Breaking ground, ceremonies and eco-friendly construction
Each and every phase of construction and planning of Floating Leaf was executed in strict accordance with Balinese tradition and culture. We would like to share with you a bit about Floating Leaf’s journey to what it is today.
Putu and I completed the arduous, circuitous and seemingly Sisyphean task of obtaining all of the permits, permissions and certificates necessary to build and operate our eco-retreat 100% in accordance of Indonesia’s laws and regulations. This process alone took two years, numerous headaches and the patience of Gandhi, but we are thrilled it is behind us as it’s estimated up to 80% of Bali villas and accommodations like ours have not secured these permits and are operating illegally. The government is now cracking down and many have been closed down, fined and even bulldozed.
We met with our local village many times as it is important to us that we are active participants in village life and we support the banjar. Floating Leaf will offer free English, yoga and permaculture classes for our surrounding villages and we will work together to create cultural events and community outreach programs.
Balinese ceremonies, purification and blessings
It was then time to begin an important series of Balinese Hindu ceremonies for the land. When a new dwelling or temple is to be built in Bali, several ceremonies are undertaken in order to purify the land and establish balance and harmony between the environment, humans and Gods. We met with our Pemangku (village priest) to determine an auspicious day for the ceremonies. Abundant traditional offerings were prepared consisting of flowers, bamboo, holy water (tirta), fruits to name but a few.
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The first ceremony is called the Ngeruak Karang ceremony. This ritual is designed to give thanks to the land for all it has provided and to ask permission for a change of function. For example, our land has been used as a rice field for generations; we now ask that it be used for a home and a place that fosters learning and spiritual growth.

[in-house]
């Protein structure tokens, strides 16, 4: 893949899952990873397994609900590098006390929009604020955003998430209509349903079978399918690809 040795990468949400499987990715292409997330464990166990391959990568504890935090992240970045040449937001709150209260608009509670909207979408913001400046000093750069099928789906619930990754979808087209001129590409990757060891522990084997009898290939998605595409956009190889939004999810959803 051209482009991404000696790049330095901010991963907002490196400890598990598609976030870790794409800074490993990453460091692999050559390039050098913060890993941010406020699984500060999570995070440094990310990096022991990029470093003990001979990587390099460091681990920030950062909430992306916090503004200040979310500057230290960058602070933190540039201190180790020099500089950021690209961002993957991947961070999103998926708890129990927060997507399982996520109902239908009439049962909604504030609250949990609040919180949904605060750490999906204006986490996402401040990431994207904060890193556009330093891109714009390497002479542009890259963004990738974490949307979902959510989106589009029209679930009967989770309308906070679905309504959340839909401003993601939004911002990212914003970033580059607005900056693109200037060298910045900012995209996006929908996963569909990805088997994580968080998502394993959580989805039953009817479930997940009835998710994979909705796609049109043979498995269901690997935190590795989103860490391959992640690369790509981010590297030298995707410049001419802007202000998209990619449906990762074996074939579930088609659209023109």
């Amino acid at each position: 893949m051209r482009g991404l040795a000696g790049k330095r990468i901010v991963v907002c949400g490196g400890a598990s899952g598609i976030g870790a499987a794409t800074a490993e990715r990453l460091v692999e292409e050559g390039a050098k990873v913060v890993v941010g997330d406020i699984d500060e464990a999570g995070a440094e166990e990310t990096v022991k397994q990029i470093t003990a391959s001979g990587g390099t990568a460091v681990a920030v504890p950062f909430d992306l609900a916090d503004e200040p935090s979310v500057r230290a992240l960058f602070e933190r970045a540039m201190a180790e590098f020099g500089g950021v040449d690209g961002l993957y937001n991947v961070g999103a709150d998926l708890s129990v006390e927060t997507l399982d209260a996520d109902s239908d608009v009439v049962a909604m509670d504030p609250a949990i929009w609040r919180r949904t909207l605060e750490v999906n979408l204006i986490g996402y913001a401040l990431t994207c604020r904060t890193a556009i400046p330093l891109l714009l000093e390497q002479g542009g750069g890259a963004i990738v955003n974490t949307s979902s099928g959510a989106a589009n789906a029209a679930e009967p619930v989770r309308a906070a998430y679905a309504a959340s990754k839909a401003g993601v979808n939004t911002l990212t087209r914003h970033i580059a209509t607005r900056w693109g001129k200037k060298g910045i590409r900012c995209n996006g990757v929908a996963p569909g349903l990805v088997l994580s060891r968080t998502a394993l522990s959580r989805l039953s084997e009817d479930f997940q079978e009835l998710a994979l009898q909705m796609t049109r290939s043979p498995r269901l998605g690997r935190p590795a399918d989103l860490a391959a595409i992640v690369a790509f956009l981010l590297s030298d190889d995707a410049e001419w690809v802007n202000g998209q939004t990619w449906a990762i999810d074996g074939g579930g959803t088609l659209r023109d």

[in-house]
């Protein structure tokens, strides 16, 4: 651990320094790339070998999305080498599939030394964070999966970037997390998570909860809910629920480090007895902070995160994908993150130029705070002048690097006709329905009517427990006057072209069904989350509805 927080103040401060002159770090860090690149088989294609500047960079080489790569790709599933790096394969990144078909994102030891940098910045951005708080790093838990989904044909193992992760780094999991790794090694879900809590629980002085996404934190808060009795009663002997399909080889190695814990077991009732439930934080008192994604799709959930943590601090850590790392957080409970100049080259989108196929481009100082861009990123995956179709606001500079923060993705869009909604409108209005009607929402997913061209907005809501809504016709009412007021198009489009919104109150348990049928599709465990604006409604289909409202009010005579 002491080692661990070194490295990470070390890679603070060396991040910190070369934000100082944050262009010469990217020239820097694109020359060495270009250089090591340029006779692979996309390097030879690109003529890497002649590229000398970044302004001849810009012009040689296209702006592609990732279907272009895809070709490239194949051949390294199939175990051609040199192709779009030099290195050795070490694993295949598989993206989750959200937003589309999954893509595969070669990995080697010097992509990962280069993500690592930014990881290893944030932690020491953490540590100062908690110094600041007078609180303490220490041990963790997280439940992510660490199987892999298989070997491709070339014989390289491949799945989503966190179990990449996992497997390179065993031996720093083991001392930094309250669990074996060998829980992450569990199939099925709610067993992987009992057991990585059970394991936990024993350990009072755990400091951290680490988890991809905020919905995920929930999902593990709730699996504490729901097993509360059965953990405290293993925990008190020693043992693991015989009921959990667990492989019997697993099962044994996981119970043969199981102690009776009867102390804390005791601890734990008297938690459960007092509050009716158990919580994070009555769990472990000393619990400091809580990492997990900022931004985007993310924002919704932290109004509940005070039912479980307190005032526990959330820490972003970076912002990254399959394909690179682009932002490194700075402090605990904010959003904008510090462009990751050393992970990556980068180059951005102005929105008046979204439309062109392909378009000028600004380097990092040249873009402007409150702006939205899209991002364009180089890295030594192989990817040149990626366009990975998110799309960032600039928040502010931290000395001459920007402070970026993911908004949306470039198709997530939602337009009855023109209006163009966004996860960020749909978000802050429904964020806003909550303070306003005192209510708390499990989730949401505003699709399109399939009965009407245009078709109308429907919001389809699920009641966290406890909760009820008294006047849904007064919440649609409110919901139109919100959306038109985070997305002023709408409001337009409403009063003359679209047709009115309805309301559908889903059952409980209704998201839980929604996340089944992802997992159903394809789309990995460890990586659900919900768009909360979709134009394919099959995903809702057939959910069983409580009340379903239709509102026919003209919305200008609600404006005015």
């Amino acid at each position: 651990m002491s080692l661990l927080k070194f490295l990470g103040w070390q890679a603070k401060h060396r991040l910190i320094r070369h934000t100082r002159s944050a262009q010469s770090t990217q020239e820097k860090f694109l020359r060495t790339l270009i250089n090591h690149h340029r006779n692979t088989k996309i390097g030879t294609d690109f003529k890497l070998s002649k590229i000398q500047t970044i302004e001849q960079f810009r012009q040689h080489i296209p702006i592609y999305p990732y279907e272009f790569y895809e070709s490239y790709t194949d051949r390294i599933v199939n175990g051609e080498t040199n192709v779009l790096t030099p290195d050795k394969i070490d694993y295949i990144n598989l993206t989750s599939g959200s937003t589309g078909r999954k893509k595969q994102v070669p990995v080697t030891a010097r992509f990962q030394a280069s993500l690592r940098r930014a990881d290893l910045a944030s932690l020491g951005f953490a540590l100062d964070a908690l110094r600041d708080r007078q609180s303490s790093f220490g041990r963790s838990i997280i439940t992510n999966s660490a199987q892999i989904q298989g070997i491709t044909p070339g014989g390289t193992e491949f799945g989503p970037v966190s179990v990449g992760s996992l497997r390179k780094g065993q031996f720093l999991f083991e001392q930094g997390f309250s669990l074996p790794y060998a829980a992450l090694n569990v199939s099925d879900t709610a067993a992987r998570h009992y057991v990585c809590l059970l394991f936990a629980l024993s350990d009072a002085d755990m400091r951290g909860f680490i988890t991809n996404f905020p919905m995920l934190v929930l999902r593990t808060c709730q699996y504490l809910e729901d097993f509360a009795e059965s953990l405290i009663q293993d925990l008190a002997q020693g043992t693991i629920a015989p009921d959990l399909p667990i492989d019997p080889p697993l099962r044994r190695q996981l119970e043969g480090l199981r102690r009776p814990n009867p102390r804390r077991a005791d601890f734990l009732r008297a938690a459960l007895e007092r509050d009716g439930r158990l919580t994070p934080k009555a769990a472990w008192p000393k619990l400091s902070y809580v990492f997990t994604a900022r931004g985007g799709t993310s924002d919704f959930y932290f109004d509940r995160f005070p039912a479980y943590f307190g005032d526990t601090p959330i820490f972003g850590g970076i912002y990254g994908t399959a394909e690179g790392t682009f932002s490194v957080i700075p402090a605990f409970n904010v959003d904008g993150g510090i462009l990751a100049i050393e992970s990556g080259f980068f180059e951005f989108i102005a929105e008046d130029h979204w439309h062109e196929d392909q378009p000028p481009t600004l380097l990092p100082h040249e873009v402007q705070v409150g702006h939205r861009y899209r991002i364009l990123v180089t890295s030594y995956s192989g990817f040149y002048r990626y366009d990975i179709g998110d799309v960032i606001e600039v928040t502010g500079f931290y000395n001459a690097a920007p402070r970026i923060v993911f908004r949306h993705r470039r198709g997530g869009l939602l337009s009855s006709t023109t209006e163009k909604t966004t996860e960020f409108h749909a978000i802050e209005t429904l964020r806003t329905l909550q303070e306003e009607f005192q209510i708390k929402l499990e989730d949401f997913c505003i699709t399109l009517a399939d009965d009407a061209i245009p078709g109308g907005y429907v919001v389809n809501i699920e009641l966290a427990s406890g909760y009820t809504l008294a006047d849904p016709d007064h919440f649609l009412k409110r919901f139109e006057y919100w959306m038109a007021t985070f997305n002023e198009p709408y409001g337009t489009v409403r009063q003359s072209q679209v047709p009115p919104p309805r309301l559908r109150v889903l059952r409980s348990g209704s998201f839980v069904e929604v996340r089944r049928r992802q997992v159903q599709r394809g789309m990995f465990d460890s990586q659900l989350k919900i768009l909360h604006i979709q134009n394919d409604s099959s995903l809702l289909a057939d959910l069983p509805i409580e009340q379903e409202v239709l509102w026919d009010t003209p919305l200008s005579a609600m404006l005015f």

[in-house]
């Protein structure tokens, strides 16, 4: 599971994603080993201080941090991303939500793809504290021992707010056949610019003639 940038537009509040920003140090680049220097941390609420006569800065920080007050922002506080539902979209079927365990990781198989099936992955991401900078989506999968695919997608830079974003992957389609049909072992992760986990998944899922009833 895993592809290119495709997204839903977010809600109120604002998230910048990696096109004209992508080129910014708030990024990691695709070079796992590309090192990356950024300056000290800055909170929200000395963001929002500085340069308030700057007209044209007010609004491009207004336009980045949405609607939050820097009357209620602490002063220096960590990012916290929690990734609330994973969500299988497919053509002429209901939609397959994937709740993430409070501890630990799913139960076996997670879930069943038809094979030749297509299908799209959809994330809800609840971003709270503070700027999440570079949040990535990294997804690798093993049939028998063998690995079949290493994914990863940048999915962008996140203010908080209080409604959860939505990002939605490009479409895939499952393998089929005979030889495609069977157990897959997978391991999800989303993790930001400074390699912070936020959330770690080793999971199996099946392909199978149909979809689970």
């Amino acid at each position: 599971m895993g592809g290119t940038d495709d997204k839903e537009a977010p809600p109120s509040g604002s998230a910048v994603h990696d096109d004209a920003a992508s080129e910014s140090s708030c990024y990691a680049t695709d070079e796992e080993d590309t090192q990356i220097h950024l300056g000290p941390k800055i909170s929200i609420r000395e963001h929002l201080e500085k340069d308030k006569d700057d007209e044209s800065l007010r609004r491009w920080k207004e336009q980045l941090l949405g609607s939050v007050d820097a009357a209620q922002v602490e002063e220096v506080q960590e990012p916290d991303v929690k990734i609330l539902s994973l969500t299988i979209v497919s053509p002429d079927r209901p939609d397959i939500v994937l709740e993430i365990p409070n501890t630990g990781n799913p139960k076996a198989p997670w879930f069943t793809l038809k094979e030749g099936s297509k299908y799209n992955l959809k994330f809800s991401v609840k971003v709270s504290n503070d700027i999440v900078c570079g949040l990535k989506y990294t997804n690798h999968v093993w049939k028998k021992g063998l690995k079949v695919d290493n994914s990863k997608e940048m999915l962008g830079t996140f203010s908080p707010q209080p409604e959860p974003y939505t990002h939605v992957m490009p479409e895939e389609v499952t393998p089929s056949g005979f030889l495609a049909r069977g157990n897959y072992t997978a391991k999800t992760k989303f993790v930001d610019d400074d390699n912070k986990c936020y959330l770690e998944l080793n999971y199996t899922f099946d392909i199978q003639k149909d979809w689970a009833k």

The second ceremony is to honor the rice Goddess Dewi Sri and to seek her permission to relocate from the rice fields to the village temple. A third ceremony, Banten Nasarin, consists of the Pemangku wrapping the bricks of the foundation in a white cloth, anoints them with holy water and places them into the foundation of the building.
The breaking ground ceremony for Floating Leaf took place in late December 2012. Our team toiled to create this unique and challenging structure. We built with environmentally friendly materials and methods. Each aspect of the villa, yoga center, pool, spa, kitchen and gardens have been carefully created to be eco-friendly, comfortable visually appealing. Art, science and Balinese tradition have been combined to make Floating Leaf an example of sustainable living in a traditional Balinese village setting. Click these links for more on our green initiatives and eco-friendly construction.
The final purification rite is called Melaspas and gives thanks to the materials that were ‘sacrificed’ in the construction of the building. Previously they were separate entities such as stone, wood, bamboo, etc. They will now be reincarnated into a united living being. For more on this Balinese Hindu concept click here.